n

Corresponding author. E-mail address: [email protected] (T. Babadagli).

0920-4105/$ - see front matter & 2013 Elsevier B.V. All rights reserved. http://dx.doi.org/10.1016/j.petrol.2013.08.015

(Babadagli and Al-Bahlani, 2008; Al-Bahlani and Babadagli, 2009, 2011a, b) or the injection of solvents at a higher temperature (Pathak et al., 2010, 2011a,b). VAPEX is a non-thermal technique in which a gaseous solvent is injected from an upper horizontal injection well into a heavy-oil reservoir; then, the production is enhanced by the reduction of the oil viscosity due to the diffusion of solvent into the heavy-oil. In contrast, SAS is a process in which the steam and solvent are injected alternately (Zhao, 2004a). According to preliminary estimations by Li and Mamora (2011), the requirements of energy in this process are 18% lower than that of SAGD. Similarly, Zhao et al. (2004a) reported that in their lab experiments and numerical simulations, the energy requirements were reduced by 47% when solvent was used alternately with steam. In SAGD, the recovery is enhanced due to the viscosity reduction by the heat transfer from steam into the heavy-oil/bitumen, while in VAPEX the solvent vapors diffuse through the oil reducing its viscosity and flowing down to the producer well. In the hot solvent technique, the reduction of viscosity is the result of the combined heating effect of steam or hot water and the dilution

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Nomenclature Ci Ea enrr FRF Kro Koeff MW

concentration factor contributed by reactant component i (g mole/cm3) activation energy (J/g mol) order of reaction with respect to component i, 0 for non-reacting component and 1 for reacting flow restriction factor (g mol/cm3)  1 oil relative permeability effective permeability of oil phase (mD) molecular weight (g/mol)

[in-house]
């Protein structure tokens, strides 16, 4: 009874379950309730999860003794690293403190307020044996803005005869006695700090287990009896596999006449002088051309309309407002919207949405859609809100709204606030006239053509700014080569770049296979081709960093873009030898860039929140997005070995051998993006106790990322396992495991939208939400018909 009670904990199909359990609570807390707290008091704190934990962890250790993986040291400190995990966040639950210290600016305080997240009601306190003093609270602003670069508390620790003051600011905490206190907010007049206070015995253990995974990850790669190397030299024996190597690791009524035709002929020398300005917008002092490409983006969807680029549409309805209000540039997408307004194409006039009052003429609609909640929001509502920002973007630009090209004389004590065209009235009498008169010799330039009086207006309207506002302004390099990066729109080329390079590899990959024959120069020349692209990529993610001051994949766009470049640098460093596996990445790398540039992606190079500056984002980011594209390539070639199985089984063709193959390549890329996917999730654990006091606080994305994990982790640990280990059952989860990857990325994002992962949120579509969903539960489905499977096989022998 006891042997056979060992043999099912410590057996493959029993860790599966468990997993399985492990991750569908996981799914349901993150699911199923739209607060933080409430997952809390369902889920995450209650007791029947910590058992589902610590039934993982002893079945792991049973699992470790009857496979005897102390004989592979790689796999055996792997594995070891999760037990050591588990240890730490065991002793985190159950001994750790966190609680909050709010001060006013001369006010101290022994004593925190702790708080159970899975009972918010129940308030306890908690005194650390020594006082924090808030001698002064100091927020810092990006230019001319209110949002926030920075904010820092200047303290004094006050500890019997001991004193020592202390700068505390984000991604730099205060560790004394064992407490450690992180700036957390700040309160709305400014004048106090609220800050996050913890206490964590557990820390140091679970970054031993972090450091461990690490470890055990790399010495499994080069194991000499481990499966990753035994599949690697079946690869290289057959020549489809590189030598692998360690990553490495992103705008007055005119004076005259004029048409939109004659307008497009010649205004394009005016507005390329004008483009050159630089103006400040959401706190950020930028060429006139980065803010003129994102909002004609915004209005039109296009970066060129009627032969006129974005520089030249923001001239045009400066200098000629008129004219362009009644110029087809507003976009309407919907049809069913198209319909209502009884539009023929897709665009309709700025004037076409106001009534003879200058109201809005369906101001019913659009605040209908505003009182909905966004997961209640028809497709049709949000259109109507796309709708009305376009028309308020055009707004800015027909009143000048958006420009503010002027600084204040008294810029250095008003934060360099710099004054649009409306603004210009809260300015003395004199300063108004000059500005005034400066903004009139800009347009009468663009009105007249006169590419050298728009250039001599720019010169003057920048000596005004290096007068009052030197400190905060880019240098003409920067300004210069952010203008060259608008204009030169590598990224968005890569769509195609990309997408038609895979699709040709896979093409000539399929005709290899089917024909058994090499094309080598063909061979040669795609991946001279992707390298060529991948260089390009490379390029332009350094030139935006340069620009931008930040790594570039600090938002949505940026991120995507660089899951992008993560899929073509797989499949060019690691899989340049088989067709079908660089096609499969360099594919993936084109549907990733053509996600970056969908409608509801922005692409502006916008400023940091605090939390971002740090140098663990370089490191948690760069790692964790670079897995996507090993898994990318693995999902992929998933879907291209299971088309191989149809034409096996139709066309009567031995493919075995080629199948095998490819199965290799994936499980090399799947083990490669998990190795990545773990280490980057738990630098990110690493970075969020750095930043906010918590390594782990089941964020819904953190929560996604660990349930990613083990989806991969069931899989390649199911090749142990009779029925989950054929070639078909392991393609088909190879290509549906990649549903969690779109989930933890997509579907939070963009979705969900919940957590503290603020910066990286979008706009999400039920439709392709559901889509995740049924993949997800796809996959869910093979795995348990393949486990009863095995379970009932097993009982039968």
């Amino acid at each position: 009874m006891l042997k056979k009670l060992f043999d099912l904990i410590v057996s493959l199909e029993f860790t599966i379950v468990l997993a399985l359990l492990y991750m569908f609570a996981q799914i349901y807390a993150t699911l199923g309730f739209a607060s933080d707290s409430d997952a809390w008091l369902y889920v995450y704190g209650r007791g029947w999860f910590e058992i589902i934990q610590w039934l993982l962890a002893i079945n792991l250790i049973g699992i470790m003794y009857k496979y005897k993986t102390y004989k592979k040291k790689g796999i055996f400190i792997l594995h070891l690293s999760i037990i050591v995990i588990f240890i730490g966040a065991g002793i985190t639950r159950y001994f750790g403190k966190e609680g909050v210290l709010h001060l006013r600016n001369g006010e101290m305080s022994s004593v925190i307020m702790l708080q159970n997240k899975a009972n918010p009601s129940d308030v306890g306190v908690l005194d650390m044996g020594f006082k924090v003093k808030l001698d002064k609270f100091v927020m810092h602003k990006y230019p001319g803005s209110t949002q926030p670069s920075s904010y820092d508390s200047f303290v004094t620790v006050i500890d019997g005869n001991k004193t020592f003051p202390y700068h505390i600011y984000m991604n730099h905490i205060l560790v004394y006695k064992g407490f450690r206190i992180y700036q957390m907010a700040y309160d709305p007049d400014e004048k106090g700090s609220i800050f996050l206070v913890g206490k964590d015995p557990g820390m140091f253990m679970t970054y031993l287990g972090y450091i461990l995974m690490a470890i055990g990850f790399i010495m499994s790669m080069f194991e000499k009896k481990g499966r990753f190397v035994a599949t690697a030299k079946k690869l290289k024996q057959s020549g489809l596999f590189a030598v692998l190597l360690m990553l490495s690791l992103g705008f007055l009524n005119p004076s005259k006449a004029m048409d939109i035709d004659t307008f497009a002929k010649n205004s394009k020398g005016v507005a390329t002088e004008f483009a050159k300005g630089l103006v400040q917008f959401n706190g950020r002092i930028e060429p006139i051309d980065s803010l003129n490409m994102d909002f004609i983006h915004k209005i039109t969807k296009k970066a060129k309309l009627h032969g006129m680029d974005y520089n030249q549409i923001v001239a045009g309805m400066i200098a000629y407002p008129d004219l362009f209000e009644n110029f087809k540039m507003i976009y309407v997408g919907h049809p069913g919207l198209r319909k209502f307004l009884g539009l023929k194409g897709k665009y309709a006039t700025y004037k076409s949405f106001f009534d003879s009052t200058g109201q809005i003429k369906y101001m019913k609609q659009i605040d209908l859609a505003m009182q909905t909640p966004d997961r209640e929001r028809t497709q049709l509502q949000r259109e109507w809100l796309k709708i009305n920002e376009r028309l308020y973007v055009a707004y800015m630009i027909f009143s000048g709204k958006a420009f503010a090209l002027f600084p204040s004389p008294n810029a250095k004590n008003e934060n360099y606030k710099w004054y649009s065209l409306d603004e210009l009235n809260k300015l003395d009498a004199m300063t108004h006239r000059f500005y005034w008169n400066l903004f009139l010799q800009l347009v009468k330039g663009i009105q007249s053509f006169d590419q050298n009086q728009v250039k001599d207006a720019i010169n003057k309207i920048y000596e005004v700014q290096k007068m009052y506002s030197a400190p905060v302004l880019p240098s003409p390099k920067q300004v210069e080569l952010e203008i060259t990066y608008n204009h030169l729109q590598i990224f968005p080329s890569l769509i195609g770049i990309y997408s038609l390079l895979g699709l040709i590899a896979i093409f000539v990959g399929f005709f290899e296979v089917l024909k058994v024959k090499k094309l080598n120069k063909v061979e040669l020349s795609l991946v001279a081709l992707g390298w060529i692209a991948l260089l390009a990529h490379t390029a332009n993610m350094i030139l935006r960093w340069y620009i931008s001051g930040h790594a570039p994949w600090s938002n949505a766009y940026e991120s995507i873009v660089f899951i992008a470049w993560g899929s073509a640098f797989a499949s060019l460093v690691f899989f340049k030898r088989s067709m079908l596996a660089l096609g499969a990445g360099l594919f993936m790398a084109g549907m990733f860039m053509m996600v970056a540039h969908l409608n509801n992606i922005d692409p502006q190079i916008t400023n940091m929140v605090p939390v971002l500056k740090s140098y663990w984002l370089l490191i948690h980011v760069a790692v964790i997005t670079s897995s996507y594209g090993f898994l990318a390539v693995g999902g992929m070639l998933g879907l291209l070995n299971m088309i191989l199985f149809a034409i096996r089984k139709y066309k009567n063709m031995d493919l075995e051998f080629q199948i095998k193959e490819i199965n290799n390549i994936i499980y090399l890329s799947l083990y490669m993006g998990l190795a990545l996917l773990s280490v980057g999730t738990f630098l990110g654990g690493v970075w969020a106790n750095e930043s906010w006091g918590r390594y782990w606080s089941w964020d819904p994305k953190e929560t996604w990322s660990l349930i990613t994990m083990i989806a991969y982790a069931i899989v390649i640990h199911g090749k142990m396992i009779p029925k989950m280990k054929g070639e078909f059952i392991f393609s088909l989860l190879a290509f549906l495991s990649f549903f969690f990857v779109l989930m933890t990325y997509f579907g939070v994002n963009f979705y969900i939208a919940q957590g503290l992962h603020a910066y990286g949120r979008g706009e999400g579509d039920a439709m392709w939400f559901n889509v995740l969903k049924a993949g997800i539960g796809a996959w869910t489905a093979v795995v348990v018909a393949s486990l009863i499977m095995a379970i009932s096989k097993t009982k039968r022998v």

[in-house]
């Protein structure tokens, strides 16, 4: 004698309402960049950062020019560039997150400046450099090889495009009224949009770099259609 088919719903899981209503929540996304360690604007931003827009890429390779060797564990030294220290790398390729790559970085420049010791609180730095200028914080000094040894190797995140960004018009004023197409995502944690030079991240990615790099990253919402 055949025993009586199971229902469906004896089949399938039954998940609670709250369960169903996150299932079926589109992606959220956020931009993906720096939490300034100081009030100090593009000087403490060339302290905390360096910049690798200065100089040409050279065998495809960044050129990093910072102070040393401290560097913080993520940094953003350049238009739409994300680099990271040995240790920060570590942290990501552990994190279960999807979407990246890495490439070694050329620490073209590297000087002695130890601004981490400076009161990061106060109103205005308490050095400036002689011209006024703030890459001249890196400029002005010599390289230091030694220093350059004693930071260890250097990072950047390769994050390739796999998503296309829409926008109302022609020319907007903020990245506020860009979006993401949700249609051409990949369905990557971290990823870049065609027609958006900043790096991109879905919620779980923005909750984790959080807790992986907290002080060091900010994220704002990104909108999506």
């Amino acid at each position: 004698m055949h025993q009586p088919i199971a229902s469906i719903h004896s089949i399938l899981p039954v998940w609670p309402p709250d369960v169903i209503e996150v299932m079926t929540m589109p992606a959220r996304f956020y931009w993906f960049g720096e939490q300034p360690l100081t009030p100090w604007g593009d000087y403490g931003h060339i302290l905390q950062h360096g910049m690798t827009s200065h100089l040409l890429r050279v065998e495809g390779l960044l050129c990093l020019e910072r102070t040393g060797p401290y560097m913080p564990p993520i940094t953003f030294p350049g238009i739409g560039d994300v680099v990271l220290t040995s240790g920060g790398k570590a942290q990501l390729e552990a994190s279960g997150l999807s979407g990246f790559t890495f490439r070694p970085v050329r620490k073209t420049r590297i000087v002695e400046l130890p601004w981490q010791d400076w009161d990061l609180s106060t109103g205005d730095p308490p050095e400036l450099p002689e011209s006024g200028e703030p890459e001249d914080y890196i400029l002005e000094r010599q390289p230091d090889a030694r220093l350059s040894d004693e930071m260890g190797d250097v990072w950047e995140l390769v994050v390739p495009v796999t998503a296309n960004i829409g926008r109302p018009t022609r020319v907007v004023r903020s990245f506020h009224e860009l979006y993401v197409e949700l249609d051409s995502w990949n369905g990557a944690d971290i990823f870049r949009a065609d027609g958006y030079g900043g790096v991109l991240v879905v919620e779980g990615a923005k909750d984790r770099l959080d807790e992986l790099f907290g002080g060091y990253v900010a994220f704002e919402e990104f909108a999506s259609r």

effect of solvent to give even better heavy-oil/bitumen recovery than SAGD or VAPEX alone (Edmunds et al., 2009a,b). Several researchers carried out studies to determine the diffusion coefficient of solvent into heavy-oil/bitumen but this was quite a challenge as both heat and mass transfer processes were involved in this process. Oballa and Butler (1989) studied the diffusion in a bitumen–toluene system. They investigated how the concentration of solvent and permeability affect the diffusivity using a vertical cell with closely flat windows. Aconcha et al. (2008) and GuerreroAconcha and Kantzas (2009) studied the diffusion of propane, n-hexane, n-heptane, and n-octane into heavy-oil. They found that the diffusion coefficient of heavy-oil is a function of concentration. Luo and Kantzas (2008) studied the diffusion coefficient of heptane in an oil saturated sand pack and concluded that the heterogeneity of porous media is an important parameter to be considered in the diffusion of fluids when heterogeneity is not negligible. Luo et al. (2007) studied the effect of volume changes due to mixing on the diffusion coefficient. When hot solvent is dissolved into heavy-oil the viscosity reduction of oil is not the only physical phenomena occurring; the permeability reduction of porous media due to asphalting precipitation also plays a significant role. Luo and Gu (2009) found that, in an oil-propane system, the asphalting precipitation occurred when the saturation pressure of the system is close to the vapor pressure of propane at 20.8 1C. Castellanos Díaz et al. (2011) evaluated the phase behavior of solvent mixtures including propane, n-heptane, and CO2 using conventional oil characterization methods combined with the Peng–Robinson EOS to predict saturation pressures and asphaltene precipitation of n-heptane diluted bitumen. Pathak et al. (2010, 2011a,b), in their laboratory experiments with mixtures of propane and butane in heavy-oil, observed that oil recovery decreases with the increase of temperature and pressure and that the peak recovery is reached when these parameters are near the saturation line of the solvent but in the region of the gaseous phase of the solvent used. In the present work, we report the results of the numerical simulation of laboratory experiments reported in the literature, in which heavy-oil or bitumen was exposed to solvent vapor at high temperatures, ranging from 52 to 112 1C. To achieve this, a radial 3D numerical model of 15  1  48 grids was constructed using a commercial numeric simulator and the exact system used in the experiments was modeled. The heavy-oil recovery under static conditions (soaking rather than continuous injection) from a volume element of oilsands by either propane or butane at elevated (and constant) temperatures mimicking solvent injection into a preheated reservoir was simulated. The difficulties and challenges in modeling and approaches used for successful history matching were outlined and discussed. Next, a pressure–temperature sensitivity analysis was carried out for different core sizes to understand the dynamics of the gravity drainage process associated with asphaltene precipitation of n-heptane diluted heavy-